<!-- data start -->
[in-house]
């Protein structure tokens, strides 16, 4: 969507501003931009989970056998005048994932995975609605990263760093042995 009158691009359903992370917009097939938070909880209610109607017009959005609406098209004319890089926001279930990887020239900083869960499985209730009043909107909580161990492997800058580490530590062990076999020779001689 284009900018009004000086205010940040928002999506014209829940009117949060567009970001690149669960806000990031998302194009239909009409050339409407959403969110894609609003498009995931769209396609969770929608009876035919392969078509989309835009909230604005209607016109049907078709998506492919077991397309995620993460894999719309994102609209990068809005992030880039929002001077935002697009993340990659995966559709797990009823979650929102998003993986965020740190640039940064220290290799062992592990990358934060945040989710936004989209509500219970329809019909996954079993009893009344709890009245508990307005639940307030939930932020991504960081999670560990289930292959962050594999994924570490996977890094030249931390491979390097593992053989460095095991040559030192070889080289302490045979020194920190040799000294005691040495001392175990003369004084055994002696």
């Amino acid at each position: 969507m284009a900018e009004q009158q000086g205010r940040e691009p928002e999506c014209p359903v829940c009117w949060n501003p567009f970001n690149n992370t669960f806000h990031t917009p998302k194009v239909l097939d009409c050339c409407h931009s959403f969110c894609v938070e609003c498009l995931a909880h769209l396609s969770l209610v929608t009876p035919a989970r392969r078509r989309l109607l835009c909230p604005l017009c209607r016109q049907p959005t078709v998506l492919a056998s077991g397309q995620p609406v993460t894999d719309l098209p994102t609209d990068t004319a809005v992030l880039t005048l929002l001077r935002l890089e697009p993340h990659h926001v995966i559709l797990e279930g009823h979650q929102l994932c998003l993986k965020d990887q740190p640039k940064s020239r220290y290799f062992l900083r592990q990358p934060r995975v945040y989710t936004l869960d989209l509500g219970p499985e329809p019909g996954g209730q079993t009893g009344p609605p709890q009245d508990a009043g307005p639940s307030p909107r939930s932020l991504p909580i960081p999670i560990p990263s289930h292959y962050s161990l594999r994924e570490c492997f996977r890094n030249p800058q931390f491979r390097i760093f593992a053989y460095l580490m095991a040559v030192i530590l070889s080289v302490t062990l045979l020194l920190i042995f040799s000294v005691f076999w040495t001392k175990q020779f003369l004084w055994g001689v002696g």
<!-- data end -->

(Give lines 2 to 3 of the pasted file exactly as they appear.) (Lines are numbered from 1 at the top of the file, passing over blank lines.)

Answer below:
């Protein structure tokens, strides 16, 4: 969507501003931009989970056998005048994932995975609605990263760093042995 009158691009359903992370917009097939938070909880209610109607017009959005609406098209004319890089926001279930990887020239900083869960499985209730009043909107909580161990492997800058580490530590062990076999020779001689 284009900018009004000086205010940040928002999506014209829940009117949060567009970001690149669960806000990031998302194009239909009409050339409407959403969110894609609003498009995931769209396609969770929608009876035919392969078509989309835009909230604005209607016109049907078709998506492919077991397309995620993460894999719309994102609209990068809005992030880039929002001077935002697009993340990659995966559709797990009823979650929102998003993986965020740190640039940064220290290799062992592990990358934060945040989710936004989209509500219970329809019909996954079993009893009344709890009245508990307005639940307030939930932020991504960081999670560990289930292959962050594999994924570490996977890094030249931390491979390097593992053989460095095991040559030192070889080289302490045979020194920190040799000294005691040495001392175990003369004084055994002696």
């Amino acid at each position: 969507m284009a900018e009004q009158q000086g205010r940040e691009p928002e999506c014209p359903v829940c009117w949060n501003p567009f970001n690149n992370t669960f806000h990031t917009p998302k194009v239909l097939d009409c050339c409407h931009s959403f969110c894609v938070e609003c498009l995931a909880h769209l396609s969770l209610v929608t009876p035919a989970r392969r078509r989309l109607l835009c909230p604005l017009c209607r016109q049907p959005t078709v998506l492919a056998s077991g397309q995620p609406v993460t894999d719309l098209p994102t609209d990068t004319a809005v992030l880039t005048l929002l001077r935002l890089e697009p993340h990659h926001v995966i559709l797990e279930g009823h979650q929102l994932c998003l993986k965020d990887q740190p640039k940064s020239r220290y290799f062992l900083r592990q990358p934060r995975v945040y989710t936004l869960d989209l509500g219970p499985e329809p019909g996954g209730q079993t009893g009344p609605p709890q009245d508990a009043g307005p639940s307030p909107r939930s932020l991504p909580i960081p999670i560990p990263s289930h292959y962050s161990l594999r994924e570490c492997f996977r890094n030249p800058q931390f491979r390097i760093f593992a053989y460095l580490m095991a040559v030192i530590l070889s080289v302490t062990l045979l020194l920190i042995f040799s000294v005691f076999w040495t001392k175990q020779f003369l004084w055994g001689v002696g």